U.S. funds for Metro come slowly. So do system's changes.

By Robert Thomson
Washington Post Staff Writer
Sunday, December 13, 2009

Dear Dr. Gridlock:

Some time ago, I remember reading that Congress had authorized $150 million to fund Metro over a 10-year period. This was contingent on Maryland, Virginia and the District each agreeing to provide funding as well. I haven't heard anything about this recently, even as Metro has continued to have financial problems. Has the federal money ever been appropriated?

-- Norman Plummer, Easton, Md.

Our letter writer has a good memory on the authorization. He read about that last year. But congressional funding, as he noted, is a two-stage rocket. We're still waiting for ignition on the appropriation stage.

The House has approved spending the $150 million, and the Senate is likely to follow as early as this week before sending the measure to the White House. Virginia, Maryland and the District are committed to putting up a matching amount. If the plan comes together as envisioned, Metro would be sure of having $300 million a year for the next decade, something commonly referred to by transit advocates as "dedicated funding."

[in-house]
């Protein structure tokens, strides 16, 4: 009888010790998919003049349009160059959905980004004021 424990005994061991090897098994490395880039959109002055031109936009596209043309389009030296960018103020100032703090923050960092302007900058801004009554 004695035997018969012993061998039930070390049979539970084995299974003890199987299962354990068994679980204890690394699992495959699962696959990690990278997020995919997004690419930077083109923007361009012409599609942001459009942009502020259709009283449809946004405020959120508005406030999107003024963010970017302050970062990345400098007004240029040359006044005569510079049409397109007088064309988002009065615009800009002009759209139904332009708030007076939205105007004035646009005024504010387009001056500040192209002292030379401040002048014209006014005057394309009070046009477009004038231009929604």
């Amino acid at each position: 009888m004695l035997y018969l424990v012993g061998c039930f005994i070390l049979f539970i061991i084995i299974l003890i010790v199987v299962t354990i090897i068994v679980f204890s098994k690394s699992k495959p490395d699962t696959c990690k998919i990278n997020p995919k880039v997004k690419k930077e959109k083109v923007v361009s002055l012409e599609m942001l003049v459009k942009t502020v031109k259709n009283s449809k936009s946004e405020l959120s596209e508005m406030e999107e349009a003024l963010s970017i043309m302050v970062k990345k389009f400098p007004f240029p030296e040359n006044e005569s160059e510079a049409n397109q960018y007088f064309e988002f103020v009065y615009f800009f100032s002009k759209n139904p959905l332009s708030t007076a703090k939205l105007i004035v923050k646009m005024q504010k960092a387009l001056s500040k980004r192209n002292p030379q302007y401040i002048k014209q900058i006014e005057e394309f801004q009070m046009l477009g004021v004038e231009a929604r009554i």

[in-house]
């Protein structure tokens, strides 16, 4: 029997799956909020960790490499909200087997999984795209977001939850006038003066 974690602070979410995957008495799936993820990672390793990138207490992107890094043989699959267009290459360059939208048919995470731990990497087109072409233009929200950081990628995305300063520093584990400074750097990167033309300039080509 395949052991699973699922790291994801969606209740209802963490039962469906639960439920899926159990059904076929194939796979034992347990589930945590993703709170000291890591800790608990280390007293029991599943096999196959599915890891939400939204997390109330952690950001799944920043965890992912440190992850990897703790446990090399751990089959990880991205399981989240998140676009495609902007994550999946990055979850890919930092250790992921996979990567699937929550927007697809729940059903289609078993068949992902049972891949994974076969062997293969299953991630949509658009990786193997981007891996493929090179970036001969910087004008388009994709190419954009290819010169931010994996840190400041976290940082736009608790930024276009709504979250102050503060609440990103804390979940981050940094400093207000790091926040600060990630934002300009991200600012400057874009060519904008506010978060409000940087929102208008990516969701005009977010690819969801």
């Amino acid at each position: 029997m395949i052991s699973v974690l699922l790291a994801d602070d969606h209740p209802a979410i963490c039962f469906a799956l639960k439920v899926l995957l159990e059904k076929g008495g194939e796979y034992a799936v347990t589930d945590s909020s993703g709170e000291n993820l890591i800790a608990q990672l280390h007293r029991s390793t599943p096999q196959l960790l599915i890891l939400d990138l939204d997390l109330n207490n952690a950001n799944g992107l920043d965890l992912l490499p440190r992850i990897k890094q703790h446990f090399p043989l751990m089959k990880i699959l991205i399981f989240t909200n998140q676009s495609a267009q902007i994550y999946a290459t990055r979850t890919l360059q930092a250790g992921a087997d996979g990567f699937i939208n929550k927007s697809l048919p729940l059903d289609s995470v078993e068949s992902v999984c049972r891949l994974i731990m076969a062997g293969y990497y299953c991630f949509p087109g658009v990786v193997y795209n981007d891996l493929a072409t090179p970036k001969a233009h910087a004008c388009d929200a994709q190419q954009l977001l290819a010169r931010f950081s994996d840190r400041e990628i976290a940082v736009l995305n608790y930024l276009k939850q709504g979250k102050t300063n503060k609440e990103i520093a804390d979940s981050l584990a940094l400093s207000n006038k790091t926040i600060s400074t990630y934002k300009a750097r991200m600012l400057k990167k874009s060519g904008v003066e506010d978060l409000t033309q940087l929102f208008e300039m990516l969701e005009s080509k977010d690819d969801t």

Unfortunately for Metro's leaders, a lot happened in the transit system in the year between authorization and appropriation, and very little of it was good for Metro. As a result, Metro is working itself into a big problem with its benefactors.

Some of the badness had to do with the main reason Metro is so eager to get the money: The system is getting older, and the parts are breaking down. That very likely played a big role in the Red Line crash on June 22, and it also shows up in countless everyday ways, including the lengthy repair period this fall for the escalators at Dupont Circle.

But aging equipment isn't the only source of Metro's grief. The transit authority management has failed to distinguish itself in responding to many problems. It took some appropriate safety steps after the crash. But behind the scenes, it was blocking a regional oversight panel's safety inspectors.

Metro also continued to have communication problems, something that can't be blamed on aging equipment. The disruptions on the Red Line after the crash were significant. Management's efforts to explain them and ease their impact were insufficient.

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